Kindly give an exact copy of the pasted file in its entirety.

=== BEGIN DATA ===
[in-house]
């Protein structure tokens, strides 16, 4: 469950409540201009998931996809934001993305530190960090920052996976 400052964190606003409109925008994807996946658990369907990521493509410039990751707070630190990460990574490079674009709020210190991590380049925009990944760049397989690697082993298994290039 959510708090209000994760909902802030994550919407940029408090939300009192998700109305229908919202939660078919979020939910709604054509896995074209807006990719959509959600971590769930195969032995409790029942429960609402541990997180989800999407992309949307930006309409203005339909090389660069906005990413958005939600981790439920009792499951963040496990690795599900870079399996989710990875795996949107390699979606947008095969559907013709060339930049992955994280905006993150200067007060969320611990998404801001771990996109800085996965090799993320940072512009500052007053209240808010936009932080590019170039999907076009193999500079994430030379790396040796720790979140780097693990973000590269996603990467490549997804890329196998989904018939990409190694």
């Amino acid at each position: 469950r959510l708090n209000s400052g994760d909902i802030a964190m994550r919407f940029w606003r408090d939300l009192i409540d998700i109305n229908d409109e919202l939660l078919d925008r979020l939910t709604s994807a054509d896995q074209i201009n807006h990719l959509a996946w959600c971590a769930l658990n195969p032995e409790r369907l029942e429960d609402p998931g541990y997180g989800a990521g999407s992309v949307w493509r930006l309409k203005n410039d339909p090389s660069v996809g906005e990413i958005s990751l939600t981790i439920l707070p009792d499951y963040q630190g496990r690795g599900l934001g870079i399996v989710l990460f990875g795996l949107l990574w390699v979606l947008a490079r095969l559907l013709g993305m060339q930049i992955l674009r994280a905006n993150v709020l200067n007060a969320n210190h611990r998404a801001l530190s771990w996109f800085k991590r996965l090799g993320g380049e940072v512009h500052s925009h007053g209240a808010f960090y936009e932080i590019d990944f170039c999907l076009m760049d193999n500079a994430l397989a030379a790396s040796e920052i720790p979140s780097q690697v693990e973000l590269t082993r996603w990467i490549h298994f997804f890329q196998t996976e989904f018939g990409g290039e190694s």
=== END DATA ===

[in-house]
């Protein structure tokens, strides 16, 4: 469950409540201009998931996809934001993305530190960090920052996976 400052964190606003409109925008994807996946658990369907990521493509410039990751707070630190990460990574490079674009709020210190991590380049925009990944760049397989690697082993298994290039 959510708090209000994760909902802030994550919407940029408090939300009192998700109305229908919202939660078919979020939910709604054509896995074209807006990719959509959600971590769930195969032995409790029942429960609402541990997180989800999407992309949307930006309409203005339909090389660069906005990413958005939600981790439920009792499951963040496990690795599900870079399996989710990875795996949107390699979606947008095969559907013709060339930049992955994280905006993150200067007060969320611990998404801001771990996109800085996965090799993320940072512009500052007053209240808010936009932080590019170039999907076009193999500079994430030379790396040796720790979140780097693990973000590269996603990467490549997804890329196998989904018939990409190694």
């Amino acid at each position: 469950r959510l708090n209000s400052g994760d909902i802030a964190m994550r919407f940029w606003r408090d939300l009192i409540d998700i109305n229908d409109e919202l939660l078919d925008r979020l939910t709604s994807a054509d896995q074209i201009n807006h990719l959509a996946w959600c971590a769930l658990n195969p032995e409790r369907l029942e429960d609402p998931g541990y997180g989800a990521g999407s992309v949307w493509r930006l309409k203005n410039d339909p090389s660069v996809g906005e990413i958005s990751l939600t981790i439920l707070p009792d499951y963040q630190g496990r690795g599900l934001g870079i399996v989710l990460f990875g795996l949107l990574w390699v979606l947008a490079r095969l559907l013709g993305m060339q930049i992955l674009r994280a905006n993150v709020l200067n007060a969320n210190h611990r998404a801001l530190s771990w996109f800085k991590r996965l090799g993320g380049e940072v512009h500052s925009h007053g209240a808010f960090y936009e932080i590019d990944f170039c999907l076009m760049d193999n500079a994430l397989a030379a790396s040796e920052i720790p979140s780097q690697v693990e973000l590269t082993r996603w990467i490549h298994f997804f890329q196998t996976e989904f018939g990409g290039e190694s």